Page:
Research published in the Journal of Occupational and Environmental Medicine says workers who travel extensively may be more prone to chronic health problems, which can exacerbate injuries and lengthen recovery periods.
Researchers examined data on more than 13,000 employees of a large multinational company in 2007. They found in particular that incidents of obesity and self-rated poor health were associated with high rates of business travel.
Using a large sample of employed individuals undergoing wellness physical examinations, the researchers conducted a cross-sectional analysis of associations between the extent of business travel and several measures of health, including self-rated health, obesity, blood pressure, cholesterol levels, and fasting blood sugar. The employees filled out questionnaires before undergoing the routine screening physical exams.
Most of the traveling -- 81 percent -- was done via personal automobile and the majority of the trips were shorter than 250 miles from the point of departure. The researchers compared the results of employees classified as averaging one to six nights of travel per month, seven to 13 days, 14 to 20 days, 21 or more days, and nontravelers.
"We found that health outcomes were consistently worse for those not traveling and those traveling the most," the authors said.
The results showed non-travelers and those who traveled extensively were more likely to report poor or fair health on the questionnaires, with the odds ratios increasing with increased travel. The odds ratios for obesity also increased with extended travel schedules. Frequent travelers and non-travelers also had the highest diastolic blood pressure and lowest high-density lipoprotein cholesterol levels.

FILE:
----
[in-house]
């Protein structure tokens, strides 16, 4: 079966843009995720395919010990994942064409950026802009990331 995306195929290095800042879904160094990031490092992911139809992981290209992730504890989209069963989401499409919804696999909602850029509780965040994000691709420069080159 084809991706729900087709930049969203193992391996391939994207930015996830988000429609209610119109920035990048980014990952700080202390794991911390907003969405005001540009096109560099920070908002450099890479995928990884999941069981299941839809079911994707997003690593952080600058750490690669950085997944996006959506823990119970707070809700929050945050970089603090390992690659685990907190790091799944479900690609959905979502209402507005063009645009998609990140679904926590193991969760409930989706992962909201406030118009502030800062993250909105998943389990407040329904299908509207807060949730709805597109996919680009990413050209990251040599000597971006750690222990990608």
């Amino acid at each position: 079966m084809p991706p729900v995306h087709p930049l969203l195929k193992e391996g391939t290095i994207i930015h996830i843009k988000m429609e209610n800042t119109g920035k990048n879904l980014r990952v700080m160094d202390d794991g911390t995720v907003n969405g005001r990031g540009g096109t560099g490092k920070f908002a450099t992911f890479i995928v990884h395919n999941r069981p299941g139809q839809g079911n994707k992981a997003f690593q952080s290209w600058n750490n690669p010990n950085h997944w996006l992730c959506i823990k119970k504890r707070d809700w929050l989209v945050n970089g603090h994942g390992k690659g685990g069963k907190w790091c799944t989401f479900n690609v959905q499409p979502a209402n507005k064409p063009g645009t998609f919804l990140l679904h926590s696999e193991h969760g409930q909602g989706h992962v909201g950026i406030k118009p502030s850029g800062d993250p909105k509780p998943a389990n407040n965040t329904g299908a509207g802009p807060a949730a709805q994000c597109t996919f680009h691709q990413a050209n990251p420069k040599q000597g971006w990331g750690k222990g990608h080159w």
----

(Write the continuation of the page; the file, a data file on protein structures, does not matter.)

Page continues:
The authors said the results for non-travelers were not too surprising, given previous research. Among the traveling employees, the authors said that previous research suggests it is likely to be associated with the consumption of higher calorie meals and more sedentary behaviors.
"Analyses of U.S. Department of Agriculture food consumption surveys show that food eaten away from home contains more calories per serving, is higher in total fat and saturated fat per calorie, and contains less dietary fiber than meals prepared at home," the study states.
The authors also said that increased business travel may increase job strain. "Job strain has been shown to be significantly associated with cardiovascular disease risk factors such as higher systolic and diastolic blood pressure and cholesterol."
Increased psychological stress may also be associated with frequent travel.
Educating traveling employees about the association between business travel and health is among the recommendations from the authors. They also suggest employers take steps to encourage better diets and increased activity.
"If the company reimburses employees for meals while traveling, reimbursement rates could be tied to dietary quality," the report says. "A ?stick' approach might be to reimburse high-energy density food meals at a below cost rate, while a ?carrot' approach might be to reimburse healthy meals at an above cost rate."
The authors also suggest partnering with hotel chains that have exercise rooms available, providing financial incentives for employees to exercise while traveling, and conducting stress management classes and workshops.
Read more at the WorkersComp Forum homepage.
June 6, 2011
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